Once you have decided to install your own water tank it is likely that you will want to conduct some research to check on the suitability of your own home for a water storage system.
One of the questions you will have to answer is: do you go above ground or below?
Several factors apply.
- Accessibility to water supply.
- Nature of the site.
- The impact upon any landscaping you have or plan to have.
- Intended destination & use for the water.
Accessibility of Water Supply
Very often urban water collection is from house gutters. The determinant then becomes the height of the above-ground tank. There are sites where, due to the slope of the land, the gutters are still quite low making a gravity flow impossible.
If the source of the water is below the height of an above ground tank then a pump will be required. A pump is needed to “push” the water up to the tank.
A below ground tank will not probably need this kind of pump arrangement.
A below ground tank will usually have the force of gravity as sufficient power to have the water flow easily into the tank.
Nature of the Site
Flat land for an above ground water tank will still require some site preparation. A properly level site & a sand, or some equivalent base, are needed.
For an in-ground water tank then excavation is obviously called for. A geo-tech report will indicate if the below ground profile will make for a quick & simple excavation. The report should advise on the presence of rock, clay, sand or any of the other soil components which may impact negatively upon getting the hole dug & stable.
The impact upon any landscaping you have or plan to have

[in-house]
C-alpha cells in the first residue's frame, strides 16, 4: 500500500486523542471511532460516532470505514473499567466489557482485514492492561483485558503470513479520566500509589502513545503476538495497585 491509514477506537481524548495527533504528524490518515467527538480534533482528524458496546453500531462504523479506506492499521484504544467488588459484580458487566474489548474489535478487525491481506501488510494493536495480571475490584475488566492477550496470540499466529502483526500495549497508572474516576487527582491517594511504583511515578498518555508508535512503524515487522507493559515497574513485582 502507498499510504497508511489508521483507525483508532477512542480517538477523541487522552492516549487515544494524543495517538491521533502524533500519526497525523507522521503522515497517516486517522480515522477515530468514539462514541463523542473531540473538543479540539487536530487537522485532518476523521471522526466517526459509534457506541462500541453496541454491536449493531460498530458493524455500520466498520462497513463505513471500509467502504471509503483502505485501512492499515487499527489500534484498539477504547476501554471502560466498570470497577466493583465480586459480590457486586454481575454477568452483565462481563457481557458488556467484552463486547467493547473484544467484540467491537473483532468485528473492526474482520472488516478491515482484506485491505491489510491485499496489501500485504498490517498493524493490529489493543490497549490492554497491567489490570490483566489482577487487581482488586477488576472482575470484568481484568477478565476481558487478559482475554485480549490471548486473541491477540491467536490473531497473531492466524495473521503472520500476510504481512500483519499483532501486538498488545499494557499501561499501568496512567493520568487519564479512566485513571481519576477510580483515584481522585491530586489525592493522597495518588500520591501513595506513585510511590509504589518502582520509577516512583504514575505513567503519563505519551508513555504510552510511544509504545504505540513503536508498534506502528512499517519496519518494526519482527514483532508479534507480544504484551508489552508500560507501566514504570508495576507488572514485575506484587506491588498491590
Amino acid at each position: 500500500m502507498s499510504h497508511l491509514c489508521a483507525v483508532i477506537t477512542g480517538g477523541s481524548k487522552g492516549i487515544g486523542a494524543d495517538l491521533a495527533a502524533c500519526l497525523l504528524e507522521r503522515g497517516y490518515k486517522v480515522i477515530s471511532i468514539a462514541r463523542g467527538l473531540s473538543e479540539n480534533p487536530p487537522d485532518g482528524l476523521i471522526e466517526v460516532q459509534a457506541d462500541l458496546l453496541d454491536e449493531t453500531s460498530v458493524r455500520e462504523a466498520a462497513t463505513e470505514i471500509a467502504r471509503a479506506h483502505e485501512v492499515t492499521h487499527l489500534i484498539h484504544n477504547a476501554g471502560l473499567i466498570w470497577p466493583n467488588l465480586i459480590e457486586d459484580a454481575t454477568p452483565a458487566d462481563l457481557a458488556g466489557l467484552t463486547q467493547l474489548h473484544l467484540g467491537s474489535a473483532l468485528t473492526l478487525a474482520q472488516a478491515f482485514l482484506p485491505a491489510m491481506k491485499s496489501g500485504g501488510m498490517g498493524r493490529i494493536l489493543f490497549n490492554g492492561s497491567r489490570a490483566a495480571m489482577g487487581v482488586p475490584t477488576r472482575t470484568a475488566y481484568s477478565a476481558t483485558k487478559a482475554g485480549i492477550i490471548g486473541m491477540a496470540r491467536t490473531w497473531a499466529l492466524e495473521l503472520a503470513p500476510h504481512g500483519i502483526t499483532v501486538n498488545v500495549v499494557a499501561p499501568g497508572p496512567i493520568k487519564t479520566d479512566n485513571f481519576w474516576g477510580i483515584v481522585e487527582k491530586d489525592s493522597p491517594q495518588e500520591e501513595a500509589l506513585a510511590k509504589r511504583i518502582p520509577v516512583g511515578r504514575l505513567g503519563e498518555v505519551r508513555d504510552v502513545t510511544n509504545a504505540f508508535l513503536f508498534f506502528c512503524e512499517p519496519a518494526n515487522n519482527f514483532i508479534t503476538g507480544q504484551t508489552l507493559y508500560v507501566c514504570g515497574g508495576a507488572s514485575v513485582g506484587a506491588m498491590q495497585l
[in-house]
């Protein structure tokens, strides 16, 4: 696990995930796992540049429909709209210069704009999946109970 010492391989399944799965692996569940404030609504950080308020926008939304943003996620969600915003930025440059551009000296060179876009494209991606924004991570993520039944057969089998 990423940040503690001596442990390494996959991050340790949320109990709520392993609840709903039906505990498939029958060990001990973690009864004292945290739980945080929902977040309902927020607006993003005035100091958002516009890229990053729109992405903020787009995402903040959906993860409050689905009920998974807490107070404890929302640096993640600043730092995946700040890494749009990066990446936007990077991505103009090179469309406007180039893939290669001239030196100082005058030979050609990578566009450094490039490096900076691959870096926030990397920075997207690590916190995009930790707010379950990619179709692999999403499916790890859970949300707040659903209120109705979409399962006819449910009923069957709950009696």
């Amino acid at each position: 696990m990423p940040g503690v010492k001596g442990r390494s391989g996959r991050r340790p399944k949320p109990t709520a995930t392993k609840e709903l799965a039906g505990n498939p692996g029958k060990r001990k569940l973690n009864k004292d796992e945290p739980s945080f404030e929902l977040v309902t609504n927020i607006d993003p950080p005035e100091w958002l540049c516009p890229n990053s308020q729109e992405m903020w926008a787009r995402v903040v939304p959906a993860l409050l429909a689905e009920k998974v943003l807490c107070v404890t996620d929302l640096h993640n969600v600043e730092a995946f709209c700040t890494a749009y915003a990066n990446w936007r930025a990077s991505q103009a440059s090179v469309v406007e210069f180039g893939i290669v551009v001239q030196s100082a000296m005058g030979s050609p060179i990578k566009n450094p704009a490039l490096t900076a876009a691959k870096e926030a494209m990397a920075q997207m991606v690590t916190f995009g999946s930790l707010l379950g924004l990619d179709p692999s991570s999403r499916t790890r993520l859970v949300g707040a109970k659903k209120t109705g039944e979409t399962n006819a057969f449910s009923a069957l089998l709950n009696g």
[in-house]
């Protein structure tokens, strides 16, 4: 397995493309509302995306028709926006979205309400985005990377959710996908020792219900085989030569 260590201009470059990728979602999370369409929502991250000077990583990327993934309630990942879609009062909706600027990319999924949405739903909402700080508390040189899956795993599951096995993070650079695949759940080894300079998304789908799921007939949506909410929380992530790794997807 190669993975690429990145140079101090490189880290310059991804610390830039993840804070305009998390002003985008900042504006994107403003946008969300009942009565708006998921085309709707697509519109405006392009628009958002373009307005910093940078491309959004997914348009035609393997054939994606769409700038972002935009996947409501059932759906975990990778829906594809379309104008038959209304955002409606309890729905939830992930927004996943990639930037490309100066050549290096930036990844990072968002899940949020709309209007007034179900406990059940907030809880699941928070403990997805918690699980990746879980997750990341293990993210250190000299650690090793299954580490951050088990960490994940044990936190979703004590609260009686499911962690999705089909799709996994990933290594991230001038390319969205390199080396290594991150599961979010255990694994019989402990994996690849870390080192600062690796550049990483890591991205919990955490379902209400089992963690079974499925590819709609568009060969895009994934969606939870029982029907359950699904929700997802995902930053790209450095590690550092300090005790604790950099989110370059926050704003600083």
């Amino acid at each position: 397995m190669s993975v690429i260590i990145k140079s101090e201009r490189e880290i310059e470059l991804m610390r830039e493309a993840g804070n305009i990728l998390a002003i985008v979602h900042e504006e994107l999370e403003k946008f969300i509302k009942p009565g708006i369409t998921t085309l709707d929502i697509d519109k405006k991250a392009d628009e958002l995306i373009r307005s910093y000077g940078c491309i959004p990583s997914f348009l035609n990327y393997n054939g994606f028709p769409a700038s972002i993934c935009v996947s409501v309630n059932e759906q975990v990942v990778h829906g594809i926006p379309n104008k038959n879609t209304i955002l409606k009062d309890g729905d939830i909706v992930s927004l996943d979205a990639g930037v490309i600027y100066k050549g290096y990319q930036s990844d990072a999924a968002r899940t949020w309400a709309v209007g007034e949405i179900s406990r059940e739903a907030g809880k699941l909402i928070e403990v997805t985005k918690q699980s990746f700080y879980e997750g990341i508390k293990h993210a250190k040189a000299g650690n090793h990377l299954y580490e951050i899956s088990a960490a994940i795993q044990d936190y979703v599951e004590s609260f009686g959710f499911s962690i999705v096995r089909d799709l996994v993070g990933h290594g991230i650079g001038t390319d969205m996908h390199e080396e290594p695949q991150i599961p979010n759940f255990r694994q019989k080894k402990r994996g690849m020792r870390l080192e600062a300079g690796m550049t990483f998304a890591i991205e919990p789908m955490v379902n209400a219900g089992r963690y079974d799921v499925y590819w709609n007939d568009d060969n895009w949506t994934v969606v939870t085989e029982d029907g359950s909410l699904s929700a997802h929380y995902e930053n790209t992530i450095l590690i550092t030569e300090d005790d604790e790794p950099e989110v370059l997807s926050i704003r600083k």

Both kinds of tanks can be fitted into your landscaping.
An above ground tank can be used for as a form for climbing plants of all kinds. They can also be used as solid colour backdrops for shrubs & ferns/palms.
In-ground water tanks are usually easily hidden by ground cover plants & are much less obtrusive for the landscaping to deal with.
Intended destination & use for the water
Is the stored water for use in the house, garden or both? Again gravity is the most cost effective way to move water. If the tank can be located above the intended destination then you have no worries. If not, then a pump will be required.
Given that an in-ground tank will generally have a pump attached then it is fairly versatile & can be positioned in a range of sites.
If a pump is installed to an above ground tank then there is also a wide range of suitable sites.
Here is the usual decider. What are the cost considerations?
Costs are straightforward. The bigger the tank the more cost. This will be based on the amount of water available for storage & your estimated water volume requirement.
The next cost is the installation of any pumping system, either to push water into the tank, to pull water up from the tank & any flow requirements you may have such as a flow rate for spraying, normal tap pressure &/or anticipated height for water to reach.